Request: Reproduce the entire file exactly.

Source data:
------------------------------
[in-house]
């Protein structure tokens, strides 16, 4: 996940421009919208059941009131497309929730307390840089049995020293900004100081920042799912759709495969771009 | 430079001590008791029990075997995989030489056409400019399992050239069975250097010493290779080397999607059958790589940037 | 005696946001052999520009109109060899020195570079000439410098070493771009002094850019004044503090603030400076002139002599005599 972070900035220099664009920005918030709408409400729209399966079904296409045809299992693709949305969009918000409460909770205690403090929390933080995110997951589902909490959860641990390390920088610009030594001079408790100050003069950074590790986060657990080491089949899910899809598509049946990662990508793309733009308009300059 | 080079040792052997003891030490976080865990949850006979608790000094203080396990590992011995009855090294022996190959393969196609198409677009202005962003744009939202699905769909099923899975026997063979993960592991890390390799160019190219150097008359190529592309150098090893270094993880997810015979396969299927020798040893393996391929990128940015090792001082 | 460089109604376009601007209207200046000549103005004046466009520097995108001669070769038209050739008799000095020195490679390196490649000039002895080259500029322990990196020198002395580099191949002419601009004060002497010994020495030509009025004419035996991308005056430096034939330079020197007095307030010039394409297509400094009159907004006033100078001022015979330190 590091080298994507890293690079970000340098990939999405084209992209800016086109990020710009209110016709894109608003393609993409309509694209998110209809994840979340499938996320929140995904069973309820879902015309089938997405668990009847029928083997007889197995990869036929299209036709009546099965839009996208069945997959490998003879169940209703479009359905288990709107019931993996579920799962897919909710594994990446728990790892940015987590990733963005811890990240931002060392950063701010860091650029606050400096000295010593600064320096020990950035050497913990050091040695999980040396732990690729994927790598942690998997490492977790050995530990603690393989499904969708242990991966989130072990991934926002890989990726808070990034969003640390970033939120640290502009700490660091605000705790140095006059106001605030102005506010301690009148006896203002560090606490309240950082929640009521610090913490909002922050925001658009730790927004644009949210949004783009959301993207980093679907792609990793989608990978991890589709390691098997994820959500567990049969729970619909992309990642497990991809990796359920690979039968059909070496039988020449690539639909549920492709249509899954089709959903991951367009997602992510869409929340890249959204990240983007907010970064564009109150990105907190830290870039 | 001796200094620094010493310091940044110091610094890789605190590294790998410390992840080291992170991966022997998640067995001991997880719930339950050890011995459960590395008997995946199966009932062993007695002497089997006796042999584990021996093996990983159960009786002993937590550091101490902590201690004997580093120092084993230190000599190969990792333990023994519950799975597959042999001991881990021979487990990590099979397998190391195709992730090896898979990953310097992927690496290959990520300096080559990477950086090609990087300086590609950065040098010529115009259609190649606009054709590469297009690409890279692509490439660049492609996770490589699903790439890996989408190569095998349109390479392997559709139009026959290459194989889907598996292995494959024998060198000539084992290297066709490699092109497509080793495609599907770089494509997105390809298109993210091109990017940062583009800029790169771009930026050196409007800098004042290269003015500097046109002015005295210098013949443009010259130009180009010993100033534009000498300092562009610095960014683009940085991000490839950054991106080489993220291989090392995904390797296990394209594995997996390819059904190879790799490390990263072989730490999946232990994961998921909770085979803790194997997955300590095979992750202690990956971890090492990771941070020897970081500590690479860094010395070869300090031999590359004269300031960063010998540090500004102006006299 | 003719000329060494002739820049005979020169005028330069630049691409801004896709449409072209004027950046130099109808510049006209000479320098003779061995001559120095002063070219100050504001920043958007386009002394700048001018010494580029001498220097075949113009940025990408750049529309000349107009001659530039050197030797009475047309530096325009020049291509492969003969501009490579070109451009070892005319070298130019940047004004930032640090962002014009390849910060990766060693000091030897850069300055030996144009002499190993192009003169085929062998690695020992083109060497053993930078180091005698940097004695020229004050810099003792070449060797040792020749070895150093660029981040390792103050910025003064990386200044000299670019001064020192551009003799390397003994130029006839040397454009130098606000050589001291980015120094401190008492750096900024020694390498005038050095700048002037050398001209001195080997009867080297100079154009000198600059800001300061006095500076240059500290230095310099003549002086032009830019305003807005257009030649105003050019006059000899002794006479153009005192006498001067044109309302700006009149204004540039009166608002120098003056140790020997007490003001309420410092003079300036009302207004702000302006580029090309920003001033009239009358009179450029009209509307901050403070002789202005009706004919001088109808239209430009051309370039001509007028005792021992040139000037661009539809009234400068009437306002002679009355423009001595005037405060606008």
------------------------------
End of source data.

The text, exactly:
[in-house]
């Protein structure tokens, strides 16, 4: 996940421009919208059941009131497309929730307390840089049995020293900004100081920042799912759709495969771009 | 430079001590008791029990075997995989030489056409400019399992050239069975250097010493290779080397999607059958790589940037 | 005696946001052999520009109109060899020195570079000439410098070493771009002094850019004044503090603030400076002139002599005599 972070900035220099664009920005918030709408409400729209399966079904296409045809299992693709949305969009918000409460909770205690403090929390933080995110997951589902909490959860641990390390920088610009030594001079408790100050003069950074590790986060657990080491089949899910899809598509049946990662990508793309733009308009300059 | 080079040792052997003891030490976080865990949850006979608790000094203080396990590992011995009855090294022996190959393969196609198409677009202005962003744009939202699905769909099923899975026997063979993960592991890390390799160019190219150097008359190529592309150098090893270094993880997810015979396969299927020798040893393996391929990128940015090792001082 | 460089109604376009601007209207200046000549103005004046466009520097995108001669070769038209050739008799000095020195490679390196490649000039002895080259500029322990990196020198002395580099191949002419601009004060002497010994020495030509009025004419035996991308005056430096034939330079020197007095307030010039394409297509400094009159907004006033100078001022015979330190 590091080298994507890293690079970000340098990939999405084209992209800016086109990020710009209110016709894109608003393609993409309509694209998110209809994840979340499938996320929140995904069973309820879902015309089938997405668990009847029928083997007889197995990869036929299209036709009546099965839009996208069945997959490998003879169940209703479009359905288990709107019931993996579920799962897919909710594994990446728990790892940015987590990733963005811890990240931002060392950063701010860091650029606050400096000295010593600064320096020990950035050497913990050091040695999980040396732990690729994927790598942690998997490492977790050995530990603690393989499904969708242990991966989130072990991934926002890989990726808070990034969003640390970033939120640290502009700490660091605000705790140095006059106001605030102005506010301690009148006896203002560090606490309240950082929640009521610090913490909002922050925001658009730790927004644009949210949004783009959301993207980093679907792609990793989608990978991890589709390691098997994820959500567990049969729970619909992309990642497990991809990796359920690979039968059909070496039988020449690539639909549920492709249509899954089709959903991951367009997602992510869409929340890249959204990240983007907010970064564009109150990105907190830290870039 | 001796200094620094010493310091940044110091610094890789605190590294790998410390992840080291992170991966022997998640067995001991997880719930339950050890011995459960590395008997995946199966009932062993007695002497089997006796042999584990021996093996990983159960009786002993937590550091101490902590201690004997580093120092084993230190000599190969990792333990023994519950799975597959042999001991881990021979487990990590099979397998190391195709992730090896898979990953310097992927690496290959990520300096080559990477950086090609990087300086590609950065040098010529115009259609190649606009054709590469297009690409890279692509490439660049492609996770490589699903790439890996989408190569095998349109390479392997559709139009026959290459194989889907598996292995494959024998060198000539084992290297066709490699092109497509080793495609599907770089494509997105390809298109993210091109990017940062583009800029790169771009930026050196409007800098004042290269003015500097046109002015005295210098013949443009010259130009180009010993100033534009000498300092562009610095960014683009940085991000490839950054991106080489993220291989090392995904390797296990394209594995997996390819059904190879790799490390990263072989730490999946232990994961998921909770085979803790194997997955300590095979992750202690990956971890090492990771941070020897970081500590690479860094010395070869300090031999590359004269300031960063010998540090500004102006006299 | 003719000329060494002739820049005979020169005028330069630049691409801004896709449409072209004027950046130099109808510049006209000479320098003779061995001559120095002063070219100050504001920043958007386009002394700048001018010494580029001498220097075949113009940025990408750049529309000349107009001659530039050197030797009475047309530096325009020049291509492969003969501009490579070109451009070892005319070298130019940047004004930032640090962002014009390849910060990766060693000091030897850069300055030996144009002499190993192009003169085929062998690695020992083109060497053993930078180091005698940097004695020229004050810099003792070449060797040792020749070895150093660029981040390792103050910025003064990386200044000299670019001064020192551009003799390397003994130029006839040397454009130098606000050589001291980015120094401190008492750096900024020694390498005038050095700048002037050398001209001195080997009867080297100079154009000198600059800001300061006095500076240059500290230095310099003549002086032009830019305003807005257009030649105003050019006059000899002794006479153009005192006498001067044109309302700006009149204004540039009166608002120098003056140790020997007490003001309420410092003079300036009302207004702000302006580029090309920003001033009239009358009179450029009209509307901050403070002789202005009706004919001088109808239209430009051309370039001509007028005792021992040139000037661009539809009234400068009437306002002679009355423009001595005037405060606008």